Abscesses

What Causes Abscesses?

Abscesses form when a tooth’s pulp chamber has been infested with bacteria, parasites and other materials. The formation of abscesses is a defensive reaction of the tissue in or around the tooth to prevent the contaminants to spread to other parts of the mouth and body. If abscesses have formed in the tooth, a surgical removal is usually needed, especially if a foreign material is causing an abscess. Abscesses do not just disappear without treatment.

Having an abscess in your tooth is painful. The infection can start at the tooth’s root or around the tooth. An abscessed tooth may result from tooth decay or infection in a chipped/broken tooth. Gum disease or gingivitis also causes abscesses to form. When there is a hole or opening in the tooth enamel, bacteria and parasites can enter and infect the pulp in the tooth which causes the infection. The bones that support the tooth can also be infected.

Symptoms

Toothache that is chronic or severe can be a symptom of an abscessed tooth. If the toothache is described as pain that is throbbing, gnawing, or sharp, it is a good reason to go to a dentist. Another sign that you have an abscessed tooth is when you experience pain while chewing. If the tooth is sensitive to cold or hot temperature, it may be infected. An abscessed tooth can leave a bitter taste in the mouth. It can also affect other parts of your mouth and body. Symptoms such as inflamed or swollen gums, sore on the side of the gums, swollen neck glands, and swollen area of the jaw are common when afflicted with an abscessed tooth. Feeling of general discomfort and running a fever are also signs of having an abscessed tooth.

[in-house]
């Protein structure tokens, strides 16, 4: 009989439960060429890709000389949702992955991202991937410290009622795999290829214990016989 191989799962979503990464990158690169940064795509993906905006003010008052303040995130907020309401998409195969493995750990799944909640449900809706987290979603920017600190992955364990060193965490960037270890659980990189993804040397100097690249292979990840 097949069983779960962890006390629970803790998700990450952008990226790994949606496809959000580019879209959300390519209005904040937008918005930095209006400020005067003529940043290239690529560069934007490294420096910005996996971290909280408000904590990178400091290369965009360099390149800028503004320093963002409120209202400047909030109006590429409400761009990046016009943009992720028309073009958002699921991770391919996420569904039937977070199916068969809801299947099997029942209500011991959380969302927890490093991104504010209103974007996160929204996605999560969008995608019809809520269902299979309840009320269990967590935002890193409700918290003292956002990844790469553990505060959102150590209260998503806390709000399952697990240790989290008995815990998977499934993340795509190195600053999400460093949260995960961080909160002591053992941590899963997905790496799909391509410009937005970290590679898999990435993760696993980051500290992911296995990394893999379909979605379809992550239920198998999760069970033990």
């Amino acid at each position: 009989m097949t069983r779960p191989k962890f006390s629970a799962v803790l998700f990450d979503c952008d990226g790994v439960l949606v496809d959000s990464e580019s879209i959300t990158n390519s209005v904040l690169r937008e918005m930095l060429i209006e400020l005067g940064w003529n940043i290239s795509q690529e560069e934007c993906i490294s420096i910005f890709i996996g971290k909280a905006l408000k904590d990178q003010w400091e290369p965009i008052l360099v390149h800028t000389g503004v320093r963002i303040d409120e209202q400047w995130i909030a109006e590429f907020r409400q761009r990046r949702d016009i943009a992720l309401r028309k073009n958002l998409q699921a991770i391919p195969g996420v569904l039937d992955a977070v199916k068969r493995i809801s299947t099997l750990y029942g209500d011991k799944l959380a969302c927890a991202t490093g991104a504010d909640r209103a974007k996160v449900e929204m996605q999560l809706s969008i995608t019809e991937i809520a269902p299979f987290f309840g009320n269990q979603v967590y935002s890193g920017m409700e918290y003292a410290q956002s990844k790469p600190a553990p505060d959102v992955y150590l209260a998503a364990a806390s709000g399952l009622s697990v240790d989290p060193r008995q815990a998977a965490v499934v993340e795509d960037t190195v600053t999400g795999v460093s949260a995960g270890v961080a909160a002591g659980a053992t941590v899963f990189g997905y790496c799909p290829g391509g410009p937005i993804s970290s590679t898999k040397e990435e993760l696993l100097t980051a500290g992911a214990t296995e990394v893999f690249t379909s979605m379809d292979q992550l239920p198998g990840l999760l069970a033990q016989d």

There is a possibility that toothache associated with an abscessed tooth may stop, but it does not mean that the infection is gone. The relief from toothache could be a result of the root ceasing to function, but it does not mean the infection is already inactive. The infection will still spread to areas surrounding the abscessed tooth.

You should still go to a dentist even when the toothache has subsided. A dentist will check the tooth using dental instruments to ascertain that you have an abscessed tooth. An x-ray scan may also be needed. If you have an abscessed tooth, a root canal treatment will be recommended to save the tooth. The treatment involves the removal of the tooth’s pulp and nerve and cleaning the tooth before sealing it.